When will our government realize that Medical Marijuana needs to be regulated the same way as ALL other ‘medical’ treatments – THROUGH A DOCTOR AND PHARMACIST! Oh yeah, and aren’t the stats (recently published by the CSBJ) from the Federal Government also astonishing on the number of MMD owners who also have criminal backgrounds?!

    October 5, 2010 at 11:15 am

  3. You must have missed it when the Colorado Springs Police department made the statement that Medical Marijuana Centers have no more crime than any other business. Or you saw it and decided to ignore it. The Denver police department made the same statement recently. So much for your massive crime wave rant.

    Like it or not Medical Marijuana is a CONSTITUTIONAL RIGHT voted in by the citizens of Colorado. We are faced now with a choice of having licensed, taxed, regulated, and inspected dispensaries that are in commercial areas, or hundreds of unlicensed, untaxed, unregulated, and uninspected neighborhood growers/distributors in a house next to yours. In the event this suit fails, be sure to Vote NO on 1A to keep dispensaries regulated.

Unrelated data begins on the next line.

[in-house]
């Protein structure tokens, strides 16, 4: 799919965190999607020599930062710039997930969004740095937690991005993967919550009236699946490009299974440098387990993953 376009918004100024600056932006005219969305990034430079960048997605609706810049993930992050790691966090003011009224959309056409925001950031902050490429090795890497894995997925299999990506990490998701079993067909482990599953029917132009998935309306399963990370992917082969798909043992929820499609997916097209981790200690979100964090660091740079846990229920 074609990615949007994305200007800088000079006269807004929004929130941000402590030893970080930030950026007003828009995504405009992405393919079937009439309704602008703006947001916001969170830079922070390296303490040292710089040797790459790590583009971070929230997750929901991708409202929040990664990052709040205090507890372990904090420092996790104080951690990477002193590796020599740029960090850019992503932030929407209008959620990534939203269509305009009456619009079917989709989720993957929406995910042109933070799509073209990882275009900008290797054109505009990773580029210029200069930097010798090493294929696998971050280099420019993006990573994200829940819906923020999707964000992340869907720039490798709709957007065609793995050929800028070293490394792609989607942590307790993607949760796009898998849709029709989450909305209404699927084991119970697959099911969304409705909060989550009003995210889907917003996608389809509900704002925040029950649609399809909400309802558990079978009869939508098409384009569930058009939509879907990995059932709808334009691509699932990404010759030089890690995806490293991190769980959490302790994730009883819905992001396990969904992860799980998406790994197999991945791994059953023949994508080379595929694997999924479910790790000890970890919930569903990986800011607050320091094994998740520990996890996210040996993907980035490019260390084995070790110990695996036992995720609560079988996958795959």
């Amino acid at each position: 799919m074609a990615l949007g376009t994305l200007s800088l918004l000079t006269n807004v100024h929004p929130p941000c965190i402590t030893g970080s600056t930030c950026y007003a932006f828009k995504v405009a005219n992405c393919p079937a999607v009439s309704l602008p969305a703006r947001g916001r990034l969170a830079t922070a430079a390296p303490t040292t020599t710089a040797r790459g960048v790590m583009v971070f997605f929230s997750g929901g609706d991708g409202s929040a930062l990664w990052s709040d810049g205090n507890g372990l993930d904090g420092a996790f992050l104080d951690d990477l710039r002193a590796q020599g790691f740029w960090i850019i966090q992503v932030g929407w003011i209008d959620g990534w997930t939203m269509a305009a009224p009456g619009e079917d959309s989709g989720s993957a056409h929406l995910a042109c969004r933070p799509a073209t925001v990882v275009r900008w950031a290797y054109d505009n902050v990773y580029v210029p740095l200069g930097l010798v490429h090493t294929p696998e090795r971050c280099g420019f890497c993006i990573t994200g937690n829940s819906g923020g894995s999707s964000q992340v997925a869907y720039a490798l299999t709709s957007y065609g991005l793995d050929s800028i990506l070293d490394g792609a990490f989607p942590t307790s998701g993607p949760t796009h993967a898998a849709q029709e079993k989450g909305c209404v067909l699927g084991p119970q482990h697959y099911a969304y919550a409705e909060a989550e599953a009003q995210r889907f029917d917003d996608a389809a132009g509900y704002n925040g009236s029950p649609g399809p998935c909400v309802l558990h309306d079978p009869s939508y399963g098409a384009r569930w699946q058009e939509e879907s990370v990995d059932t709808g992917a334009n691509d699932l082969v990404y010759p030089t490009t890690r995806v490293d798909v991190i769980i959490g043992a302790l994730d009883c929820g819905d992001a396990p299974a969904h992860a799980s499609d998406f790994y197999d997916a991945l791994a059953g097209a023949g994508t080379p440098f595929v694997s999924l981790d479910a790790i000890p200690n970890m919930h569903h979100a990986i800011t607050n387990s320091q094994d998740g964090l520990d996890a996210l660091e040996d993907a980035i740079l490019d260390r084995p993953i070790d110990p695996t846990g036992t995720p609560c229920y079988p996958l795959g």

October 5, 2010 at 5:32 pm

  4. Citizen80919: Nowhere in my post did I state I was referring to Colorado Springs Police statistics (you must have missed that as well). The FBI released statistics that the increase of crime nationally relating to MMDs has increased ‘substantially’. Common sense would tell you that if you had a Coffee Shop and a Dispensary side by side, the dispensary would be the one to be robbed.

    I am in support of Medical Marijuana for medical treatments, however, just like any other prescription drug, a legitimate, trained, and educated individual in the field of ‘medicine’ should be administering this drug and providing it their patients.

    October 6, 2010 at 7:36 am

  5. Citzen X you said:
    “Common sense would tell you that if you had a Coffee Shop and a Dispensary side by side, the dispensary would be the one to be robbed.”

    And if it wasn’t there then the coffee shop would have been robbed, how is this an increase in crime?